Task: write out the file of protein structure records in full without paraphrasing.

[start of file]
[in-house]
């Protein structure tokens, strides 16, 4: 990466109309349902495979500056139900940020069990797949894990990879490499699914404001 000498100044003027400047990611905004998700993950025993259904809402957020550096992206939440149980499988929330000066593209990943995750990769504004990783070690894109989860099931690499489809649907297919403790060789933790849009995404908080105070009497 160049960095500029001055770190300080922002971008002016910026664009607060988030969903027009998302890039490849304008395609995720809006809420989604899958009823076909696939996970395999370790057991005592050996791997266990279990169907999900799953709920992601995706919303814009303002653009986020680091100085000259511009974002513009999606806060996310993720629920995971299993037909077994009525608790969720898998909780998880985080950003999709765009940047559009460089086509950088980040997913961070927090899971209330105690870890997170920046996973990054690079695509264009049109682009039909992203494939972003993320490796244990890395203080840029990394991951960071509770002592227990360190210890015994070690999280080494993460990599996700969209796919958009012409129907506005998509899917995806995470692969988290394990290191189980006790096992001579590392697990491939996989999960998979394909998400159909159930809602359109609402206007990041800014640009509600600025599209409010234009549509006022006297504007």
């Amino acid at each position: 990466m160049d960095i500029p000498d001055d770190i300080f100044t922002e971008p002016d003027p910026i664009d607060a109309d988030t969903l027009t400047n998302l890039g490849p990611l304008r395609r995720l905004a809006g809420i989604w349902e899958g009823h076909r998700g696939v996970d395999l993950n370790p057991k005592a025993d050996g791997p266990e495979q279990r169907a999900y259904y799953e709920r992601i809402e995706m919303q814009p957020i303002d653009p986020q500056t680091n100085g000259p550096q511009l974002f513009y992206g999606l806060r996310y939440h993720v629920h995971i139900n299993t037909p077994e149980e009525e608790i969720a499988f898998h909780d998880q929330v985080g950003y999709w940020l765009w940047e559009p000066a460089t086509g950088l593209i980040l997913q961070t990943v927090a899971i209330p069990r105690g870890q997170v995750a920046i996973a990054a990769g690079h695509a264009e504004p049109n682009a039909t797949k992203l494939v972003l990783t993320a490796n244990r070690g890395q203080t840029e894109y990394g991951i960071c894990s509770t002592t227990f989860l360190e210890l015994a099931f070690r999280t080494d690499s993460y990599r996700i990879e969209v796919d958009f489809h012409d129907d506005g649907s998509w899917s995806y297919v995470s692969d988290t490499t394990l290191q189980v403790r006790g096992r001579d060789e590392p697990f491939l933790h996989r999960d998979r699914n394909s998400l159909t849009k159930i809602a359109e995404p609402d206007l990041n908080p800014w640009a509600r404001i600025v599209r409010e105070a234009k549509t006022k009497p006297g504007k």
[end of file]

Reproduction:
[in-house]
């Protein structure tokens, strides 16, 4: 990466109309349902495979500056139900940020069990797949894990990879490499699914404001 000498100044003027400047990611905004998700993950025993259904809402957020550096992206939440149980499988929330000066593209990943995750990769504004990783070690894109989860099931690499489809649907297919403790060789933790849009995404908080105070009497 160049960095500029001055770190300080922002971008002016910026664009607060988030969903027009998302890039490849304008395609995720809006809420989604899958009823076909696939996970395999370790057991005592050996791997266990279990169907999900799953709920992601995706919303814009303002653009986020680091100085000259511009974002513009999606806060996310993720629920995971299993037909077994009525608790969720898998909780998880985080950003999709765009940047559009460089086509950088980040997913961070927090899971209330105690870890997170920046996973990054690079695509264009049109682009039909992203494939972003993320490796244990890395203080840029990394991951960071509770002592227990360190210890015994070690999280080494993460990599996700969209796919958009012409129907506005998509899917995806995470692969988290394990290191189980006790096992001579590392697990491939996989999960998979394909998400159909159930809602359109609402206007990041800014640009509600600025599209409010234009549509006022006297504007």
């Amino acid at each position: 990466m160049d960095i500029p000498d001055d770190i300080f100044t922002e971008p002016d003027p910026i664009d607060a109309d988030t969903l027009t400047n998302l890039g490849p990611l304008r395609r995720l905004a809006g809420i989604w349902e899958g009823h076909r998700g696939v996970d395999l993950n370790p057991k005592a025993d050996g791997p266990e495979q279990r169907a999900y259904y799953e709920r992601i809402e995706m919303q814009p957020i303002d653009p986020q500056t680091n100085g000259p550096q511009l974002f513009y992206g999606l806060r996310y939440h993720v629920h995971i139900n299993t037909p077994e149980e009525e608790i969720a499988f898998h909780d998880q929330v985080g950003y999709w940020l765009w940047e559009p000066a460089t086509g950088l593209i980040l997913q961070t990943v927090a899971i209330p069990r105690g870890q997170v995750a920046i996973a990054a990769g690079h695509a264009e504004p049109n682009a039909t797949k992203l494939v972003l990783t993320a490796n244990r070690g890395q203080t840029e894109y990394g991951i960071c894990s509770t002592t227990f989860l360190e210890l015994a099931f070690r999280t080494d690499s993460y990599r996700i990879e969209v796919d958009f489809h012409d129907d506005g649907s998509w899917s995806y297919v995470s692969d988290t490499t394990l290191q189980v403790r006790g096992r001579d060789e590392p697990f491939l933790h996989r999960d998979r699914n394909s998400l159909t849009k159930i809602a359109e995404p609402d206007l990041n908080p800014w640009a509600r404001i600025v599209r409010e105070a234009k549509t006022k009497p006297g504007k």